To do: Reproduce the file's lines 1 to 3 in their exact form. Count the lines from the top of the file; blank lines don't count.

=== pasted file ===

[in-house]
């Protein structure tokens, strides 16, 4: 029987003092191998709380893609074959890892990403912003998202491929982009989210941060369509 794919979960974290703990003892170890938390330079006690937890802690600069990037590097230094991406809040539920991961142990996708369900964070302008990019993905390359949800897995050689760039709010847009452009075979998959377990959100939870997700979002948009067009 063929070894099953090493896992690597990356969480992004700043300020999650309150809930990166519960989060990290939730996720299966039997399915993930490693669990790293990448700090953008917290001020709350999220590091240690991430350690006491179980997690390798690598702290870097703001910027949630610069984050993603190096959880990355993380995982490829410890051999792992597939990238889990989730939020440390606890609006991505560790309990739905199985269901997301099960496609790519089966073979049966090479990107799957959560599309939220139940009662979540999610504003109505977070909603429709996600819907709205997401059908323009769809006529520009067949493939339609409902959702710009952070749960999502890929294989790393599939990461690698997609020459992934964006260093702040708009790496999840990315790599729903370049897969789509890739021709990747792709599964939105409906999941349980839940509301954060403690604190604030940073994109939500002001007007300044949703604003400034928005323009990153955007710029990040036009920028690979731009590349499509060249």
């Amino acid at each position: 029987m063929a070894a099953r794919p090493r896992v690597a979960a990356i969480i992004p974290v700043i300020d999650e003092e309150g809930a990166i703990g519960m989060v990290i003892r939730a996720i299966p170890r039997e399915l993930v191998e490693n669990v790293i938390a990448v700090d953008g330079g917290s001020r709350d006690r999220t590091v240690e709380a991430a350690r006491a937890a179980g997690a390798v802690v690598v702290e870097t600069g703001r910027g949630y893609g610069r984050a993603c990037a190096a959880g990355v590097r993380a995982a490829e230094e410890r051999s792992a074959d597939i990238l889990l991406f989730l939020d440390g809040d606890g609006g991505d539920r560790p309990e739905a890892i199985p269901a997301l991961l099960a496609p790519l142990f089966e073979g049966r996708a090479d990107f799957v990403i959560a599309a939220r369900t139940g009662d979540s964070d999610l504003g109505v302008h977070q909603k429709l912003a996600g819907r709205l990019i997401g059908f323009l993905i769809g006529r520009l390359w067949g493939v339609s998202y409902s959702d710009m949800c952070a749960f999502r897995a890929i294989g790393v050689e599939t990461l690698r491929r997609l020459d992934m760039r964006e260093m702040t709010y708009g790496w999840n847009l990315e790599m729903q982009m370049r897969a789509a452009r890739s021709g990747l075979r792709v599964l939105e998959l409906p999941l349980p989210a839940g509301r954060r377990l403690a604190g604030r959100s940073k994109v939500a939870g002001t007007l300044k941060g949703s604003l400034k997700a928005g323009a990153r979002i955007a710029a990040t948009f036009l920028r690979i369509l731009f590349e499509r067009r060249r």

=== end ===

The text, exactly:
[in-house]
């Protein structure tokens, strides 16, 4: 029987003092191998709380893609074959890892990403912003998202491929982009989210941060369509 794919979960974290703990003892170890938390330079006690937890802690600069990037590097230094991406809040539920991961142990996708369900964070302008990019993905390359949800897995050689760039709010847009452009075979998959377990959100939870997700979002948009067009 063929070894099953090493896992690597990356969480992004700043300020999650309150809930990166519960989060990290939730996720299966039997399915993930490693669990790293990448700090953008917290001020709350999220590091240690991430350690006491179980997690390798690598702290870097703001910027949630610069984050993603190096959880990355993380995982490829410890051999792992597939990238889990989730939020440390606890609006991505560790309990739905199985269901997301099960496609790519089966073979049966090479990107799957959560599309939220139940009662979540999610504003109505977070909603429709996600819907709205997401059908323009769809006529520009067949493939339609409902959702710009952070749960999502890929294989790393599939990461690698997609020459992934964006260093702040708009790496999840990315790599729903370049897969789509890739021709990747792709599964939105409906999941349980839940509301954060403690604190604030940073994109939500002001007007300044949703604003400034928005323009990153955007710029990040036009920028690979731009590349499509060249």
């Amino acid at each position: 029987m063929a070894a099953r794919p090493r896992v690597a979960a990356i969480i992004p974290v700043i300020d999650e003092e309150g809930a990166i703990g519960m989060v990290i003892r939730a996720i299966p170890r039997e399915l993930v191998e490693n669990v790293i938390a990448v700090d953008g330079g917290s001020r709350d006690r999220t590091v240690e709380a991430a350690r006491a937890a179980g997690a390798v802690v690598v702290e870097t600069g703001r910027g949630y893609g610069r984050a993603c990037a190096a959880g990355v590097r993380a995982a490829e230094e410890r051999s792992a074959d597939i990238l889990l991406f989730l939020d440390g809040d606890g609006g991505d539920r560790p309990e739905a890892i199985p269901a997301l991961l099960a496609p790519l142990f089966e073979g049966r996708a090479d990107f799957v990403i959560a599309a939220r369900t139940g009662d979540s964070d999610l504003g109505v302008h977070q909603k429709l912003a996600g819907r709205l990019i997401g059908f323009l993905i769809g006529r520009l390359w067949g493939v339609s998202y409902s959702d710009m949800c952070a749960f999502r897995a890929i294989g790393v050689e599939t990461l690698r491929r997609l020459d992934m760039r964006e260093m702040t709010y708009g790496w999840n847009l990315e790599m729903q982009m370049r897969a789509a452009r890739s021709g990747l075979r792709v599964l939105e998959l409906p999941l349980p989210a839940g509301r954060r377990l403690a604190g604030r959100s940073k994109v939500a939870g002001t007007l300044k941060g949703s604003l400034k997700a928005g323009a990153r979002i955007a710029a990040t948009f036009l920028r690979i369509l731009f590349e499509r067009r060249r």